Moreover, the frequency of our exposure to cartoons has moved and developed at least as fast as print culture first, and information society later. Between the Reformation and the 1830s in Europe, cartoons were occasional at best. Around the time of Daumier and Philipon in France, (and Punch in Britain) new cartoons appeared weekly, and different publications began to compete with each other for the best cartoon. By the 1890s, newspaper cartoons had become a daily appointment and in the 20th century, with the advent of morning and evening papers, cartoons were published at least twice a day. Today, thanks to the internet and especially to social media, there are cartoons created and shared all around the world at all instants.
The particular role of the cartoonist in the 21st century remains difficult to gauge. Whenever (and wherever) the official apparatus of censorship is removed, the debate around civility perhaps becomes even more central. This said, in a globally-connected world, cartoonists are still very much looking for their function. It is increasingly difficult to discern a professional cartoonist from the multitude of amateurs producing visuals that are shared on social media, like memes, which in the end should be considered and examined like cartoons. (Professional cartoonists might feel that they have to protect their own discipline, perhaps by imposing their copyright policies more rigorously, which is arguably paradoxical, coming from the most irreverent supporters of freedom of expression.)
It is perhaps time that cartoonists moved beyond the mere ‘shocking’ and the ridicule, if their aim is to have an impact on society, to promote greater participation in the democratic process, or, at the very least, to raise the level of public discourse. It seems, indeed, that shock-for-shock’s-sake, and ridicule-for-ridicule’s-sake, are failing to push any boundaries or to lead us towards any possible moral, social, political, or intellectual awakening or advancement. Plus, there are historical reasons to propose that these tools do not take us far in terms of social change. Ridiculing via cartoons did not work against Hitler during the Weimar Republic, and have not worked against figures like Donald Trump in the post-truth United States. It is precisely in this anti-intellectual climate that cartoons need to become more intellectual, and to exploit their immediacy for this revolution – let’s call it enlightenment, rather than feeding the self-referential and now outdated debate around outrage. As most won’t be outraged any longer, and the rest won’t change their minds, but will possibly become even more sealed in their own views.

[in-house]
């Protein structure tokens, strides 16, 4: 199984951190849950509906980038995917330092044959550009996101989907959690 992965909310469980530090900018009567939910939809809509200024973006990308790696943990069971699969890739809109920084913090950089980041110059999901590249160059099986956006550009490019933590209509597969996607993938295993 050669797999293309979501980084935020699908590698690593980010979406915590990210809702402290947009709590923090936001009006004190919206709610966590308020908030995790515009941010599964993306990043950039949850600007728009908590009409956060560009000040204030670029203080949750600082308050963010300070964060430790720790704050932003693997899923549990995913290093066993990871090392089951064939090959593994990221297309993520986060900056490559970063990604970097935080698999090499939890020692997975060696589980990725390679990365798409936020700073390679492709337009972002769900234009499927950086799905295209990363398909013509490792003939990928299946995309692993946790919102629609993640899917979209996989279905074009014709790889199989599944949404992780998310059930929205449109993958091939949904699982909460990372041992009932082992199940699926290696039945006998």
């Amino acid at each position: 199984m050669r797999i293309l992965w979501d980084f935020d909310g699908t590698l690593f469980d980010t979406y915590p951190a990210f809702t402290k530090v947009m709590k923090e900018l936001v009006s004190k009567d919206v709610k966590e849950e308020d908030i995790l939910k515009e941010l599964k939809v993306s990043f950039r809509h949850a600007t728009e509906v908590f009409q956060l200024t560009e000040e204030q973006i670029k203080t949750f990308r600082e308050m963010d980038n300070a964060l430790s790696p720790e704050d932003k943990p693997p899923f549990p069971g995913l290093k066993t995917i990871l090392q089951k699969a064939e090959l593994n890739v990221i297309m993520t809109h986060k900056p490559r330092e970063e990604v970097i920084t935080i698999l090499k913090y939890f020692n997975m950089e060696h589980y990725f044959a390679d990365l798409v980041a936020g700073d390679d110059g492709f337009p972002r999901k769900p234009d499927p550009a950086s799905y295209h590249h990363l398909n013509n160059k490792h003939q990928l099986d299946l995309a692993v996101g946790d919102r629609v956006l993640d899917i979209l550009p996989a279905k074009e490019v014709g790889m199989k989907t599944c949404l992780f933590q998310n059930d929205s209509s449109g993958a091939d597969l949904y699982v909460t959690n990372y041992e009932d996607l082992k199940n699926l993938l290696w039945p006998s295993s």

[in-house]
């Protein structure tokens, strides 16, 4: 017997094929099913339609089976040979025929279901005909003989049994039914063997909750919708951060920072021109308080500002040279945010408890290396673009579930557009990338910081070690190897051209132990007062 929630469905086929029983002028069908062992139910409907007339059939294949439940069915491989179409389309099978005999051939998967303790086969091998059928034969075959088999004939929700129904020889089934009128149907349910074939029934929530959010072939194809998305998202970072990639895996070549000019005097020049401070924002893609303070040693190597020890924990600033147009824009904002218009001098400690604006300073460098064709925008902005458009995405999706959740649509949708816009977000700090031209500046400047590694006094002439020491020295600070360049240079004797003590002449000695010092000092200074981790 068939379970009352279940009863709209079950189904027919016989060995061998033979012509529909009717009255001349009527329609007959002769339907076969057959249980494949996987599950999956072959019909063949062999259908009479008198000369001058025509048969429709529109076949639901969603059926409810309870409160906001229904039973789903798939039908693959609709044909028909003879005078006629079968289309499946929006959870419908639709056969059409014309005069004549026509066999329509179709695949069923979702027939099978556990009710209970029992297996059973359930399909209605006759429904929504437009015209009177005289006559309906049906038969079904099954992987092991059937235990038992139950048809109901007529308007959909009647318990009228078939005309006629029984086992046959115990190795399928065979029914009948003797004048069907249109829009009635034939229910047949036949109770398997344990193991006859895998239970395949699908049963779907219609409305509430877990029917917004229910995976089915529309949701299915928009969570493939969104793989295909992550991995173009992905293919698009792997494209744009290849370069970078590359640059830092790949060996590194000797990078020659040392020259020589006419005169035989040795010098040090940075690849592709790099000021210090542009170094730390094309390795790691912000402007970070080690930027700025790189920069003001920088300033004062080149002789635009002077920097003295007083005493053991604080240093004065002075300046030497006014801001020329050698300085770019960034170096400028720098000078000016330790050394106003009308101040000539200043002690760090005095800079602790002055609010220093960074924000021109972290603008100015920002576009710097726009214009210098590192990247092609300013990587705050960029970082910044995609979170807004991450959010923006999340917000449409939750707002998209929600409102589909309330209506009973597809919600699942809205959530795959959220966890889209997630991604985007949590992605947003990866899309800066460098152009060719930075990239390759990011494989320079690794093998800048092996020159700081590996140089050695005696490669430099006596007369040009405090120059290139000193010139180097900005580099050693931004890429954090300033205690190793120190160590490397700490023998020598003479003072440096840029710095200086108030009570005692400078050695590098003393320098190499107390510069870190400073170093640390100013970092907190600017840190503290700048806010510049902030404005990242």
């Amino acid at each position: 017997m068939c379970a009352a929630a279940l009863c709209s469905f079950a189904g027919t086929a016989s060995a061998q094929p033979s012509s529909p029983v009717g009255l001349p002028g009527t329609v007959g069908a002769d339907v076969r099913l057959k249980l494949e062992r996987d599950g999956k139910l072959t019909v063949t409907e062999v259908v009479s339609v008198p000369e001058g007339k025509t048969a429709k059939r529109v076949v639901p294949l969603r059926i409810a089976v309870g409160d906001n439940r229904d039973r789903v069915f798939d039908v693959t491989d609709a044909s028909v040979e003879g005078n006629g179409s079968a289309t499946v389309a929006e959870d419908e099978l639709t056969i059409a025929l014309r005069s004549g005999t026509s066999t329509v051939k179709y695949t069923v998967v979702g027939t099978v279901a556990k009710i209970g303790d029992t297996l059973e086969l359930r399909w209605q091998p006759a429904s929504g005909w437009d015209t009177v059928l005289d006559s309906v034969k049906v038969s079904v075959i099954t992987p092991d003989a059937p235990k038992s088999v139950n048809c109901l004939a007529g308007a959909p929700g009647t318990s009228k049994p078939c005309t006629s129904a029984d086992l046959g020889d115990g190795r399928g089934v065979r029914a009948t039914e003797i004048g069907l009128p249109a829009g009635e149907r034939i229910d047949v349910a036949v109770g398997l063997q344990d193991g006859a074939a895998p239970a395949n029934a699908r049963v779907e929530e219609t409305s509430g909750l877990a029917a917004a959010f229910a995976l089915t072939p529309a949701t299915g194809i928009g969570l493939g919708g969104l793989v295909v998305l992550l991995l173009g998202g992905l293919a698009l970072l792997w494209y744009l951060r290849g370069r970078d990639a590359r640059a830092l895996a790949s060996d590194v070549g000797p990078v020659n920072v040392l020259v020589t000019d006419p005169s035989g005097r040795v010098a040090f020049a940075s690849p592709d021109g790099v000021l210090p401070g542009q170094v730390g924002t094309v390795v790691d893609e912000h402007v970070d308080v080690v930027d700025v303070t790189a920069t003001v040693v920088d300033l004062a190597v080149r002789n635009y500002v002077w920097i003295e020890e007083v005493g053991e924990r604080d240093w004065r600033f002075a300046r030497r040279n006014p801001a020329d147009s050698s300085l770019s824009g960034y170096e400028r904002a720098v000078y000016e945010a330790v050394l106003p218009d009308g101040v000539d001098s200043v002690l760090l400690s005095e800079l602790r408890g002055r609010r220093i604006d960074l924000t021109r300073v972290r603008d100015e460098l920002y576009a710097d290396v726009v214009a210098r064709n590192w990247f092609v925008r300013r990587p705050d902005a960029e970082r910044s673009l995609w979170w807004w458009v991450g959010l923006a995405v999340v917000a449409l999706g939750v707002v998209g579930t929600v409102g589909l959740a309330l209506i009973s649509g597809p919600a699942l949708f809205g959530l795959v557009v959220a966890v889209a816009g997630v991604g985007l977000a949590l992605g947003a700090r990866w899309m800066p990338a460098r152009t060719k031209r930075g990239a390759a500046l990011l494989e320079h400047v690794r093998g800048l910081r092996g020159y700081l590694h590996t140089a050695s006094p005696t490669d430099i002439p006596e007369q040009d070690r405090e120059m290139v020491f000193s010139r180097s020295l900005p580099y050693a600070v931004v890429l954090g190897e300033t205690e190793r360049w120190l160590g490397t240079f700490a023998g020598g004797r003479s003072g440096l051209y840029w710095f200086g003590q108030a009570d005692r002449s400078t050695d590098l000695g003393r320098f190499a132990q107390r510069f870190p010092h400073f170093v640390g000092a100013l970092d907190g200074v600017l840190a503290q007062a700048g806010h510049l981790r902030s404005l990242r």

It seems time for a return to the question-inducing, dialogue-sparking, intellectual cartoon – the one able to involve the anti-intellectuals, to reach out to masses via social media, to wittingly restore faith in expertise through backdoor accessibility. The one talking with, rather than talking at, the public; the one sharing a universal language.
Overland is a not-for-profit magazine with a proud history of supporting writers, and publishing ideas and voices often excluded from other places.